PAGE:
A new study has published some interesting results, they said that children that spend more time surrounded by nature while growing up have less psychological problems as adults.
To conduct this study Danish researches followed 900,000 children for 28 years, from 1985 to 2013.
Their findings say that children that grew up in places with the lowest amount of greenery had a 55% increased risk of developing a psychiatric disorder.
To determine how much green space was around the children, the researchers used satellite imagery.
The more vegetation around the homes, the better mental health the children had.
Being within driving distance to parks, urban green spaces and wilderness areas didn’t seem to make any difference. The only thing that affected the children was what they could play with and touch in their yards.
The results were also affected by the amount of time the child actually spend around greenery, more time equaled better mental health.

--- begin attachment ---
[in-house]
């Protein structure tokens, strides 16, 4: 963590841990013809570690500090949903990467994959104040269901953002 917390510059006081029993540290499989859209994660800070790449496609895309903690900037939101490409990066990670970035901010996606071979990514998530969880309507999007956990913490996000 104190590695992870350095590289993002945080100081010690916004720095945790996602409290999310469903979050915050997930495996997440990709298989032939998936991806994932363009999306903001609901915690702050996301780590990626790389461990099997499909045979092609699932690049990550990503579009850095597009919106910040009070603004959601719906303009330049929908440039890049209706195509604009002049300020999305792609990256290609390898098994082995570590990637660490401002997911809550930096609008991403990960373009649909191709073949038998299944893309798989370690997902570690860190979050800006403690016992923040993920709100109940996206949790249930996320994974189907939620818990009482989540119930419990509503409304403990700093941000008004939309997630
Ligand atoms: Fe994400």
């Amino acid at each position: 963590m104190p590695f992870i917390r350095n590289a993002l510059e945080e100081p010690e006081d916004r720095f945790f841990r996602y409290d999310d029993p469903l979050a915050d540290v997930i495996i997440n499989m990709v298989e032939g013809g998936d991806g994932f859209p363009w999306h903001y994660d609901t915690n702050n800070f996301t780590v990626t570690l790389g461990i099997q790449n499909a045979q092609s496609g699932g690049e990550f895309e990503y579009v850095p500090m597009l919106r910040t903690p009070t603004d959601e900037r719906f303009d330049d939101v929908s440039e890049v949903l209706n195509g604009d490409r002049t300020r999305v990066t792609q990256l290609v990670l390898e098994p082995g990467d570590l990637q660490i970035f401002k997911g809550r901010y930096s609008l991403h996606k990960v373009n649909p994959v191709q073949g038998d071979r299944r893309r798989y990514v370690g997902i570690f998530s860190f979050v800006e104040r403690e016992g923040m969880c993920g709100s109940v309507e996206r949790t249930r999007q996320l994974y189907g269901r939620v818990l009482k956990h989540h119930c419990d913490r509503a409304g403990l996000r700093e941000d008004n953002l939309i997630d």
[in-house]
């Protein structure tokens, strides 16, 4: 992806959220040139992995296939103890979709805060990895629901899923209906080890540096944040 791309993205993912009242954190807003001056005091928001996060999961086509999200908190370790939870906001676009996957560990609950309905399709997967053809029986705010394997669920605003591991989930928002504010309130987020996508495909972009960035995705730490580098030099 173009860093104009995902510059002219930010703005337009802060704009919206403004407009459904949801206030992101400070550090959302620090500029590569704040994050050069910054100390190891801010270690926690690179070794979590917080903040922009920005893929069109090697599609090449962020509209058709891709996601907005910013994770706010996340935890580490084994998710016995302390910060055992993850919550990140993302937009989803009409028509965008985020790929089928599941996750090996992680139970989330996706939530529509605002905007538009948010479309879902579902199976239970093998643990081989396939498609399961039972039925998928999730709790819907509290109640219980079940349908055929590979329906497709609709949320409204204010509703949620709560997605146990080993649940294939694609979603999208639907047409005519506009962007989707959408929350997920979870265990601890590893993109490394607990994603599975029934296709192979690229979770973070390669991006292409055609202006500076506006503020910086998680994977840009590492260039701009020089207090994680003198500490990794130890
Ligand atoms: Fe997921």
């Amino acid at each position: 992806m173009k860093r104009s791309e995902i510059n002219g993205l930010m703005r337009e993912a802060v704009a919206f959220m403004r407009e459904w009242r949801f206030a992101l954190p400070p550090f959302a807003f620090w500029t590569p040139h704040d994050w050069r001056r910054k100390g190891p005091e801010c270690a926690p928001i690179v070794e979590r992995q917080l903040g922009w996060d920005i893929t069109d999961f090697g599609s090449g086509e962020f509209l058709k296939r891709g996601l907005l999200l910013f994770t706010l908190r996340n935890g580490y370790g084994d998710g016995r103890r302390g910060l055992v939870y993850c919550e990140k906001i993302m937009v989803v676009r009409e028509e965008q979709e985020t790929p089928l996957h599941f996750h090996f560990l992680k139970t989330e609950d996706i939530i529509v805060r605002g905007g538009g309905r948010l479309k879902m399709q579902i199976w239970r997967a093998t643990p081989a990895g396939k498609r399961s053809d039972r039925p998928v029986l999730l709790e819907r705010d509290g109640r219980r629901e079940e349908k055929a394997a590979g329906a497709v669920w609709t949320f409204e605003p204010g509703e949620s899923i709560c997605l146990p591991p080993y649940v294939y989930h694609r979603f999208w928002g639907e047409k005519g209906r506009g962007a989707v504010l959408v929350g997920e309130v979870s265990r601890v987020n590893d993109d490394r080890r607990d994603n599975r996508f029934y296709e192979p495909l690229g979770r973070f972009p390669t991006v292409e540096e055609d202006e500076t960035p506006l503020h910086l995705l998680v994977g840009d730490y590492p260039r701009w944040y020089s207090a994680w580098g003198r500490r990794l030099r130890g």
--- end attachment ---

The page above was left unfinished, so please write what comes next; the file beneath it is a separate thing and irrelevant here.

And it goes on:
Other studies have found that living in an area lacking greenery can also increase the risk of mood disorders, schizophrenia and can even hamper cognitive development.
This is the first study that looked specifically at the effect of green spaces and they said that it is a powerful as the effects of socioeconomic status and the family’s history of mental illness.
“If we were talking about a new medicine that had this kind of effect the buzz would be huge,” Kelly Lambert, a neuroscientist at the University of Richmond, told NPR. “But these results suggest that being able to go for a walk in the park as a kid is just as impactful.”
What still remains a mystery is what exactly causes people to have better mental health when surrounded by nature.
Lambert said that because we humans evolved in forest, maybe being exposed to them has some powerful effects on our body and mind.
There’s also the fact that green spaces encourage outdoor play, exercise and decrease air and noise pollution she said. Even being exposed to a bigger array of microbes might be a factor.
“There are a lot of potential mechanisms to follow up on, but generally I think this study is tremendously important,” says Lambert. “It suggests that something as simple as better city planning could have profound impacts on the mental health and well-being of all of us.”